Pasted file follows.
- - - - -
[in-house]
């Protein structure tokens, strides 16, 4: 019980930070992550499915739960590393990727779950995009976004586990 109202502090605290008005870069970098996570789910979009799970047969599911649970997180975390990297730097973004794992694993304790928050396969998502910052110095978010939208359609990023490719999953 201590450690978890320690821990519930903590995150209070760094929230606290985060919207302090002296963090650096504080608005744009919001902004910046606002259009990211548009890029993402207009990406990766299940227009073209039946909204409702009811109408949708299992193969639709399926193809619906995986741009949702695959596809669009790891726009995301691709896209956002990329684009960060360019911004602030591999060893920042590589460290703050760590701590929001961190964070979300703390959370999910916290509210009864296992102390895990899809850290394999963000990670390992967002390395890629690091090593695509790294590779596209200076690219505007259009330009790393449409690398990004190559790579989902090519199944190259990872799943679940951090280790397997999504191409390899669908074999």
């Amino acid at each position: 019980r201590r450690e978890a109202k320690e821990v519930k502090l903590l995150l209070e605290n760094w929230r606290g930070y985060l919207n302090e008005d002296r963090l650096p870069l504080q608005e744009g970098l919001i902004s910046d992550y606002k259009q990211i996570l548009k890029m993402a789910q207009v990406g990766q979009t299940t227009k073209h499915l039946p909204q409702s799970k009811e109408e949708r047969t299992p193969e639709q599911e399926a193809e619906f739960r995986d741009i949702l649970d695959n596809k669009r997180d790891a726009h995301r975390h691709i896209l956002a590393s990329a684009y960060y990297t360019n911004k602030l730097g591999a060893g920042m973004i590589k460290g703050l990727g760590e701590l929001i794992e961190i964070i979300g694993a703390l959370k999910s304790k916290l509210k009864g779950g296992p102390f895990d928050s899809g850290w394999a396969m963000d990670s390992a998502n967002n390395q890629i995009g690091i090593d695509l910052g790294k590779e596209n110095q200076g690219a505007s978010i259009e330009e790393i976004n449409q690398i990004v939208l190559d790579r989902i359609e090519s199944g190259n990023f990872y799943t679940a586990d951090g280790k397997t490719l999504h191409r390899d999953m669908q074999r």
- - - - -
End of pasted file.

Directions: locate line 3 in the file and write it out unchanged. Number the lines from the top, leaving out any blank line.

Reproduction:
């Amino acid at each position: 019980r201590r450690e978890a109202k320690e821990v519930k502090l903590l995150l209070e605290n760094w929230r606290g930070y985060l919207n302090e008005d002296r963090l650096p870069l504080q608005e744009g970098l919001i902004s910046d992550y606002k259009q990211i996570l548009k890029m993402a789910q207009v990406g990766q979009t299940t227009k073209h499915l039946p909204q409702s799970k009811e109408e949708r047969t299992p193969e639709q599911e399926a193809e619906f739960r995986d741009i949702l649970d695959n596809k669009r997180d790891a726009h995301r975390h691709i896209l956002a590393s990329a684009y960060y990297t360019n911004k602030l730097g591999a060893g920042m973004i590589k460290g703050l990727g760590e701590l929001i794992e961190i964070i979300g694993a703390l959370k999910s304790k916290l509210k009864g779950g296992p102390f895990d928050s899809g850290w394999a396969m963000d990670s390992a998502n967002n390395q890629i995009g690091i090593d695509l910052g790294k590779e596209n110095q200076g690219a505007s978010i259009e330009e790393i976004n449409q690398i990004v939208l190559d790579r989902i359609e090519s199944g190259n990023f990872y799943t679940a586990d951090g280790k397997t490719l999504h191409r390899d999953m669908q074999r």